Whether an expedition’s breadth is measured in miles, days, or feelings, it cannot be disputed that, literally or figuratively, the greatest journey begins with a single step. That step is not always steady, does not invariably advance the journey in the intended direction, and cannot unfailingly be perceived by uninvolved observers, but its significance is often immeasurable. Opera existed prior to the première of Claudio Monteverdi’s L’Orfeo in 1607, but it was Monteverdi’s work that propelled the art form from its emergence in works like Jacopo Peri’s Dafne and his earlier L’Orfeo, the score of which is lost, to the entity that continues to evolve and thrive in the Twenty-First Century. Regrettably, only three of Monteverdi’s operas—L’Orfeo, Il ritorno d’Ulisse in patria, and L’incoronazione di Poppea—survive in substantially complete form, each of them an important step in opera‘s advancement. Presented in the beautiful and aptly-sized Wilson Theater at Vogel Hall in Milwaukee’s Marcus Center for the Performing Arts, Florentine Opera Company’s production of L’incoronazione di Poppea provided an enlightening and marvelously entertaining opportunity to take this momentous step in opera’s history anew.

First staged in Venice’s Teatro Santi Giovanni e Paolo, L’incoronazione di Poppea was Monteverdi’s final opera, its première during Carnevale 1643 coming only a few months before the composer’s death. Giovanni Francesco Busenello’s libretto for the opera assimilates material taken from sources including Dio Cassius, Tacitus, and Gaeus Suetonius Tranquillus, conjuring a daringly theatrical but sometimes historically dubious glimpse into the Roman emperor Nero’s reign. There continues to be debate about the origins of the opera’s music, some of which, including much of the writing for Ottone and the widely-known final duet for Poppea and Nerone, is attributed with varying degrees of plausibility to composers including Francesco Sacrati, Benedetto Ferrari, and Francesco Cavalli. Whether Monteverdi himself assembled the disparate parts or supervised a collaborative process is unknown, but Florentine Opera’s Poppea was remarkably cohesive, musically and dramatically.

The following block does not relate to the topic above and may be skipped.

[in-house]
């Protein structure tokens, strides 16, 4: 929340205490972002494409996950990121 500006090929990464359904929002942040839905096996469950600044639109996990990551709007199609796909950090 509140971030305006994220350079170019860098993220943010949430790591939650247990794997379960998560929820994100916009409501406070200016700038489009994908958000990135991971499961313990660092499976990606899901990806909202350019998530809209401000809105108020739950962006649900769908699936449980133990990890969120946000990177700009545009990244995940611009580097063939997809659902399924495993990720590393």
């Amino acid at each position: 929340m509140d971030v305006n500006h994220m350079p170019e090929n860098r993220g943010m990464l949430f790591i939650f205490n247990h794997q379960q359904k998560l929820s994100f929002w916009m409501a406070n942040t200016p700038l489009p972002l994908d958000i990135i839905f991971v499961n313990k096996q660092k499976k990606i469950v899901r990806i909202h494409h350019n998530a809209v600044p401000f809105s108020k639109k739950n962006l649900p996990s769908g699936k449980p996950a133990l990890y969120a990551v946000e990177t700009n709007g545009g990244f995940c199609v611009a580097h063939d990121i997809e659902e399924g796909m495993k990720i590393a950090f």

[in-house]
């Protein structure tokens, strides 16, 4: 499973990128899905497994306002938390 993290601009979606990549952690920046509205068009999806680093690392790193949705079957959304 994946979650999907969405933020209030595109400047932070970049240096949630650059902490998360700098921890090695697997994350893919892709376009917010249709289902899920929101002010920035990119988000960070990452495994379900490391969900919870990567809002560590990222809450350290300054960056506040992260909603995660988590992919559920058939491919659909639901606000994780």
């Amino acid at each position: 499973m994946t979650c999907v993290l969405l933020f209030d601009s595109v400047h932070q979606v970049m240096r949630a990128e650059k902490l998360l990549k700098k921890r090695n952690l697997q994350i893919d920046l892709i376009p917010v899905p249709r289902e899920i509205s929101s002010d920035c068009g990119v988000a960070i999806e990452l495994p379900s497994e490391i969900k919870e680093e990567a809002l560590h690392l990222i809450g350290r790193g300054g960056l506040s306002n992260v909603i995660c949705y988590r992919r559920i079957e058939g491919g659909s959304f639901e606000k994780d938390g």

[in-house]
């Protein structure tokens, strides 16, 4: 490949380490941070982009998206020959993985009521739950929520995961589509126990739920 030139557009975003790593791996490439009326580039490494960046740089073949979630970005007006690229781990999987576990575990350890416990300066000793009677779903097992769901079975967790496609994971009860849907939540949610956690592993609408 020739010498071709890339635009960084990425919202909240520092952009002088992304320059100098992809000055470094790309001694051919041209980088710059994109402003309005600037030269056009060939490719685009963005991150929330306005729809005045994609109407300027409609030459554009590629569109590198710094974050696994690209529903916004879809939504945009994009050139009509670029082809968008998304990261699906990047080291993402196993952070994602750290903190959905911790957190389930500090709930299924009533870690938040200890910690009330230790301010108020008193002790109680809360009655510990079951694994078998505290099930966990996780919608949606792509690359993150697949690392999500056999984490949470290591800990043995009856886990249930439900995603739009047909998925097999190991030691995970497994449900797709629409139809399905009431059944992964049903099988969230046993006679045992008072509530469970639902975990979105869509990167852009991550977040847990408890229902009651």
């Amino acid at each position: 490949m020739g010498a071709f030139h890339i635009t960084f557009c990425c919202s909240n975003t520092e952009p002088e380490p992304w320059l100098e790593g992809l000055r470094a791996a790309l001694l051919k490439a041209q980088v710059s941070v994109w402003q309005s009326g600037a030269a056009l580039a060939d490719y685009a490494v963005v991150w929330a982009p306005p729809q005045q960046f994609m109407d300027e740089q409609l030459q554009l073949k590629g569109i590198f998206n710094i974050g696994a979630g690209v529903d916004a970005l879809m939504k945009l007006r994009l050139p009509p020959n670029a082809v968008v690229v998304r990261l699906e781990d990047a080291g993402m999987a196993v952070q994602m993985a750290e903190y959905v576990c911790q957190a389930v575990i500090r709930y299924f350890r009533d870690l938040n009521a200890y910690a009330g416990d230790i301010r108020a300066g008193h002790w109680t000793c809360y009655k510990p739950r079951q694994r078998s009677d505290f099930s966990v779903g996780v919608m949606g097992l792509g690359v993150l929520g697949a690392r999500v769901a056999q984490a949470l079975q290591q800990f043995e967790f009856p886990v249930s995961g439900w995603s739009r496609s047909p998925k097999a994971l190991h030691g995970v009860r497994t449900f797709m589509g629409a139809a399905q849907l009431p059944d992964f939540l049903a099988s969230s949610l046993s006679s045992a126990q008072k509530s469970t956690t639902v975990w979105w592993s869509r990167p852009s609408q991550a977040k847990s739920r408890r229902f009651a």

IN REVIEW: harpsichordist and conductor JORY VINIKOUR (foreground), with violist ​MARIKA FISCHER HOYT (left) and violinist ​KANGWON LEE KIM (right), in Florentine Opera's March 2019 production of Claudio Monteverdi's L'INCORONAZIONE DI POPPEA [Photograph by Kathy Wittman, © by Ball Square Films]Master of Monteverdi: harpsichordist and conductor Jory Vinikour (foreground), with violist ​Marika Fischer Hoyt (left) and violinist ​Kangwon Lee Kim (right), in Florentine Opera's March 2019 production of Claudio Monteverdi's L’incoronazione di Poppea
[Photograph by Kathy Wittman, © by Ball Square Films]

In practical terms, the success of this show owed much to the edition of the score specially prepared for this production by harpsichordist and conductor Jory Vinikour. Incorporating Tarquinio Merula’s ​C-major ​Ciaconna​ (Opus 12, No. 20)​ to open the second of the two parts into which this production was divided and judiciously adapting the version of the score devised for the 2015 Boston Early Music Festival by conductor and musicologist Stephen Stubbs, Vinikour circumvented the piece’s potential longueurs to produce a fast-paced drama that faithfully preserved the essence of Monteverdi’s and Busenello’s convoluted but absorbing narrative. Poppea poses many problems, extant Seventeenth-Century manuscripts dating from productions staged after the composer’s death, but those problems were persuasively solved in this production. Honoring both Monteverdi and the customs of his time, Vinikour’s performing edition achieved ideal equilibrium between humor and hostility.